Floral arrangements not protected free speech

Supreme Court Justice Sheryl Gordon McCloud, in the 59-page opinion, said the conduct for which Stutzman was cited and fined constitutes sexual orientation discrimination under the Washington Law Against Discrimination.

That law may be enforced against the shop owner because it does not infringe any constitutional protection, she wrote.

“As applied in this case, the WLAD does not compel speech or association,” Gordon McCloud concluded.

“And assuming that it substantially burdens Stutzman’s religious free exercise, the WLAD does not violate her right to religious free exercise under either the First Amendment or (the Washington Constitution) because it is neutral, generally applicable law that serves our state government’s compelling interest in eradicating discrimination in public accommodations.”

Stutzman, a Southern Baptist, has said she declined her services not because of the couple’s sexual orientation, but because of her religious views on marriage. She argued that arranging flowers is artistic expression protected under the First Amendment.

However, the court held that floral arrangements don’t constitute protected free speech, and that providing custom flowers and related customer service would not be an endorsement of marriage equality for same-sex couples.

“Stutzman acknowledged that selling flowers for an atheistic or Muslim wedding would not be tantamount to endorsing those systems of belief,” Gordon McCloud wrote.

The justice noted that the florist draws a distinction between creating arrangements and selling bulk flowers and raw materials. Stutzman said she would have been more than happy to sell prearranged flowers out of the cooler because it was not custom expression.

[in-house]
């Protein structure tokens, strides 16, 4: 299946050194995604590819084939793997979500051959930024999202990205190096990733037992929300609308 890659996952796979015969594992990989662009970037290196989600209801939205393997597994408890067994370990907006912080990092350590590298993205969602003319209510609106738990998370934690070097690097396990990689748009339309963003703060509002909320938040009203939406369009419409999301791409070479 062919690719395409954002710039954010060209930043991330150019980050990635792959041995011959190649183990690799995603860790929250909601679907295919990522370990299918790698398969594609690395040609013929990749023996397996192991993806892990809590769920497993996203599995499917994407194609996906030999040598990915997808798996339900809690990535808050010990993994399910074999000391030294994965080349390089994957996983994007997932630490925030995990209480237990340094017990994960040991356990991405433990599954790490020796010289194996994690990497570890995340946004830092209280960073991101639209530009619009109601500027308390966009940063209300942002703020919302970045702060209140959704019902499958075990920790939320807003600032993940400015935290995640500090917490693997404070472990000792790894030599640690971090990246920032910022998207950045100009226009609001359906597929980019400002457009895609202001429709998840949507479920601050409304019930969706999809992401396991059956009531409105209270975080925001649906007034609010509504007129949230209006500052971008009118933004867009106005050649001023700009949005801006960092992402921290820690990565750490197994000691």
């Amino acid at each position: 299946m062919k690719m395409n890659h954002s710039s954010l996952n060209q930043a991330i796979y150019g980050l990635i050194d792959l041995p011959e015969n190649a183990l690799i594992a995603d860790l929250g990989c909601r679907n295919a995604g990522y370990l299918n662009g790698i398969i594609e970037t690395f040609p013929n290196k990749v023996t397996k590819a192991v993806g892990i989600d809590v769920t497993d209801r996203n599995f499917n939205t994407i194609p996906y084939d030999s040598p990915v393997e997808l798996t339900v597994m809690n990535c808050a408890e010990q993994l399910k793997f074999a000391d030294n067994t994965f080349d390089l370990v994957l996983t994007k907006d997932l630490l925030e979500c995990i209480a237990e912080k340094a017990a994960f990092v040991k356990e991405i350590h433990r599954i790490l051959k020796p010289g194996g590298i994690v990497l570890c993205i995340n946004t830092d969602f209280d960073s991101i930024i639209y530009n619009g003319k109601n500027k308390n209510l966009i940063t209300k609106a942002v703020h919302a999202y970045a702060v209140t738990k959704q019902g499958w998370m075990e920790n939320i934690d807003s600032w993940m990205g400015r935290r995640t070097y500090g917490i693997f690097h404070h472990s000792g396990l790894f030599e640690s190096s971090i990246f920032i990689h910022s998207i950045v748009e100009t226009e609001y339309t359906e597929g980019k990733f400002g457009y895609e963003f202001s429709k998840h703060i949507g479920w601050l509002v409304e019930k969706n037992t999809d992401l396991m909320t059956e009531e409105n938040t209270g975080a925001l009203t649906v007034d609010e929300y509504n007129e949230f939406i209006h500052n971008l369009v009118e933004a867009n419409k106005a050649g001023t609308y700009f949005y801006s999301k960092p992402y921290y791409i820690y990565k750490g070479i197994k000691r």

Headlines around the country

The floral request by Ingersoll came two months after Washington began recognizing freedom to marry for gay couples. Ingersoll and Freed had envisioned a large wedding, but said they became fearful other vendors would have a similar response, so they married at home before about 10 people.

The closely watched case has made headlines around the country. It also is one of several lawsuits — including some involving bakers — about whether businesses can refuse to provide services over causes they disagree with, or whether they must serve everyone equally, according to the Associated Press.

A Colorado case involving a baker who would not make a wedding cake for a same-sex couple is pending before the U.S. Supreme Court, according to Lambda Legal. In 2014, the court declined to hear an appeal of a case out of New Mexico that went against a photographer who denied a same-sex couple service, the Associated Press reported.

Stutzman’s lawyers with Alliance Defending Freedom said she acted consistently with her faith, but Washington justices “concluded that the government can force her — and, by extension, other Washingtonians — to create artistic expression and participate in events with which they disagree.”